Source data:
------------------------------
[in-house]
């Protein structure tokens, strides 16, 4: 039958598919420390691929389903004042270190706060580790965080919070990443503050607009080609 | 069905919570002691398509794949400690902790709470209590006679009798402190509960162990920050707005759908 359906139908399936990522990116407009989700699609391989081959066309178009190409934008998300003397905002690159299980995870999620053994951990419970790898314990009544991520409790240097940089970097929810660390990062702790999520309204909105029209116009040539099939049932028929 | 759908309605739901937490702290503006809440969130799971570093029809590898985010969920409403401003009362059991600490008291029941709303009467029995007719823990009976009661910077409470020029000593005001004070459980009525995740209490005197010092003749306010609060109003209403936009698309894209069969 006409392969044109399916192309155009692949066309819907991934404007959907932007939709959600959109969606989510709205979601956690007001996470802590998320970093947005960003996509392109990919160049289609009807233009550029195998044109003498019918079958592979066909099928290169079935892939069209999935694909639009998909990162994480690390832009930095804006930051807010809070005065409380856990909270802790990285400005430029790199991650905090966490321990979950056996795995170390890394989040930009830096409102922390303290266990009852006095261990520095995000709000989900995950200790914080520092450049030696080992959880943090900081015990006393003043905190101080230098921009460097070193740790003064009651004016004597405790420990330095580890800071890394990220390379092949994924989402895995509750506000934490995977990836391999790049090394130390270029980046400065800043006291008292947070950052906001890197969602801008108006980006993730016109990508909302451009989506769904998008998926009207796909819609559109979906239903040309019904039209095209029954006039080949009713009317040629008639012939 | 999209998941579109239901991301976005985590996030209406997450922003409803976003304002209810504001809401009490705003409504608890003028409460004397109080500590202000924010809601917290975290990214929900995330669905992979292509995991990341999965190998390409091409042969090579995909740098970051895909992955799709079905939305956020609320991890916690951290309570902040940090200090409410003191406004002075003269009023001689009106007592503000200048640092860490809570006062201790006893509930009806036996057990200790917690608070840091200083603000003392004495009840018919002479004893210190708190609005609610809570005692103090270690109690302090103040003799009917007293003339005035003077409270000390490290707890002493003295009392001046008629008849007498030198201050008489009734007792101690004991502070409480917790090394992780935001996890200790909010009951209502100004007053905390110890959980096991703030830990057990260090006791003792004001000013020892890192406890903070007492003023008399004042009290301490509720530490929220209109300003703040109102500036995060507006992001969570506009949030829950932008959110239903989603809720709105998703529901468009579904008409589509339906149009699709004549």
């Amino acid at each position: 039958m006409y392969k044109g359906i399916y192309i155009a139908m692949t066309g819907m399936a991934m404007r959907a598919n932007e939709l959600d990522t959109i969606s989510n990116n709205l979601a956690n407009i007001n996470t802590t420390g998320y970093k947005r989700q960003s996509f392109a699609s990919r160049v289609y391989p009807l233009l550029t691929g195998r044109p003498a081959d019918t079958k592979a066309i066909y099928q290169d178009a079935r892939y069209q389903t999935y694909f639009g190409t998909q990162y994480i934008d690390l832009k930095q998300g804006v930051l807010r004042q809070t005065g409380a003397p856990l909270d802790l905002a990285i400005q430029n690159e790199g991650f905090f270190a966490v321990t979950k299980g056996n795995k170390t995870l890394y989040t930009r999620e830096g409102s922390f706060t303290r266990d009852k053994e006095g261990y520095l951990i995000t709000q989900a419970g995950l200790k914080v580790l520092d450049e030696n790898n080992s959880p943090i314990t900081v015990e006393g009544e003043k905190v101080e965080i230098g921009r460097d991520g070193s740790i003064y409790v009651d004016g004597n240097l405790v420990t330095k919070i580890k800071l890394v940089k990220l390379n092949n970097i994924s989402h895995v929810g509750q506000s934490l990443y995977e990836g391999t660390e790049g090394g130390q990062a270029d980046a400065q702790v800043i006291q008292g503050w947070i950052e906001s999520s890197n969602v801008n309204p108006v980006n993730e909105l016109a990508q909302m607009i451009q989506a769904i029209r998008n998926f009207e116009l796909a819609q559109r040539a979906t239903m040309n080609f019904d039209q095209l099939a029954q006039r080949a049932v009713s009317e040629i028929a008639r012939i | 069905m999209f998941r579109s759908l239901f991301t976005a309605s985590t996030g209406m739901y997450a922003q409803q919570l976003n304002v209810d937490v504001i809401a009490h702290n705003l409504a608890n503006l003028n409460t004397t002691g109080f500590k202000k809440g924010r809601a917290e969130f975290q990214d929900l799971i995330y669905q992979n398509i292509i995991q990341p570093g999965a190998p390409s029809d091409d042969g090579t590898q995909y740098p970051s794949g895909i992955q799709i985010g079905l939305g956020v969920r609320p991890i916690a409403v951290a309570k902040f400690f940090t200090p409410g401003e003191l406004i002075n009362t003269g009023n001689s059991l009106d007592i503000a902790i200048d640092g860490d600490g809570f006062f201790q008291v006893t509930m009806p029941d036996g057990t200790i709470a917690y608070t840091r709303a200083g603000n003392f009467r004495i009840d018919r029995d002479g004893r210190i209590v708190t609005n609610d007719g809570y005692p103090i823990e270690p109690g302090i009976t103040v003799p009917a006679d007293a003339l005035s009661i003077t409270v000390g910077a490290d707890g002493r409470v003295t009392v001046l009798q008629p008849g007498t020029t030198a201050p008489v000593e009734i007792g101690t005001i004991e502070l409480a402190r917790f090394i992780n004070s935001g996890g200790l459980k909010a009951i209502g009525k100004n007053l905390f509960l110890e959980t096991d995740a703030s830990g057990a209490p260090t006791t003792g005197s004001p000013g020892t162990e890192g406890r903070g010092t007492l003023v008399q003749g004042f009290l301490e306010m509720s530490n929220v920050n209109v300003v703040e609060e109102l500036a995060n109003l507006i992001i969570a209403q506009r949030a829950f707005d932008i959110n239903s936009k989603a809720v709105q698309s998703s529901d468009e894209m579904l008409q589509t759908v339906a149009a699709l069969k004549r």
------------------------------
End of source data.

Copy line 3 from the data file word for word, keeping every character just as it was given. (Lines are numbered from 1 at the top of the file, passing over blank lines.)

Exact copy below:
């Amino acid at each position: 039958m006409y392969k044109g359906i399916y192309i155009a139908m692949t066309g819907m399936a991934m404007r959907a598919n932007e939709l959600d990522t959109i969606s989510n990116n709205l979601a956690n407009i007001n996470t802590t420390g998320y970093k947005r989700q960003s996509f392109a699609s990919r160049v289609y391989p009807l233009l550029t691929g195998r044109p003498a081959d019918t079958k592979a066309i066909y099928q290169d178009a079935r892939y069209q389903t999935y694909f639009g190409t998909q990162y994480i934008d690390l832009k930095q998300g804006v930051l807010r004042q809070t005065g409380a003397p856990l909270d802790l905002a990285i400005q430029n690159e790199g991650f905090f270190a966490v321990t979950k299980g056996n795995k170390t995870l890394y989040t930009r999620e830096g409102s922390f706060t303290r266990d009852k053994e006095g261990y520095l951990i995000t709000q989900a419970g995950l200790k914080v580790l520092d450049e030696n790898n080992s959880p943090i314990t900081v015990e006393g009544e003043k905190v101080e965080i230098g921009r460097d991520g070193s740790i003064y409790v009651d004016g004597n240097l405790v420990t330095k919070i580890k800071l890394v940089k990220l390379n092949n970097i994924s989402h895995v929810g509750q506000s934490l990443y995977e990836g391999t660390e790049g090394g130390q990062a270029d980046a400065q702790v800043i006291q008292g503050w947070i950052e906001s999520s890197n969602v801008n309204p108006v980006n993730e909105l016109a990508q909302m607009i451009q989506a769904i029209r998008n998926f009207e116009l796909a819609q559109r040539a979906t239903m040309n080609f019904d039209q095209l099939a029954q006039r080949a049932v009713s009317e040629i028929a008639r012939i | 069905m999209f998941r579109s759908l239901f991301t976005a309605s985590t996030g209406m739901y997450a922003q409803q919570l976003n304002v209810d937490v504001i809401a009490h702290n705003l409504a608890n503006l003028n409460t004397t002691g109080f500590k202000k809440g924010r809601a917290e969130f975290q990214d929900l799971i995330y669905q992979n398509i292509i995991q990341p570093g999965a190998p390409s029809d091409d042969g090579t590898q995909y740098p970051s794949g895909i992955q799709i985010g079905l939305g956020v969920r609320p991890i916690a409403v951290a309570k902040f400690f940090t200090p409410g401003e003191l406004i002075n009362t003269g009023n001689s059991l009106d007592i503000a902790i200048d640092g860490d600490g809570f006062f201790q008291v006893t509930m009806p029941d036996g057990t200790i709470a917690y608070t840091r709303a200083g603000n003392f009467r004495i009840d018919r029995d002479g004893r210190i209590v708190t609005n609610d007719g809570y005692p103090i823990e270690p109690g302090i009976t103040v003799p009917a006679d007293a003339l005035s009661i003077t409270v000390g910077a490290d707890g002493r409470v003295t009392v001046l009798q008629p008849g007498t020029t030198a201050p008489v000593e009734i007792g101690t005001i004991e502070l409480a402190r917790f090394i992780n004070s935001g996890g200790l459980k909010a009951i209502g009525k100004n007053l905390f509960l110890e959980t096991d995740a703030s830990g057990a209490p260090t006791t003792g005197s004001p000013g020892t162990e890192g406890r903070g010092t007492l003023v008399q003749g004042f009290l301490e306010m509720s530490n929220v920050n209109v300003v703040e609060e109102l500036a995060n109003l507006i992001i969570a209403q506009r949030a829950f707005d932008i959110n239903s936009k989603a809720v709105q698309s998703s529901d468009e894209m579904l008409q589509t759908v339906a149009a699709l069969k004549r």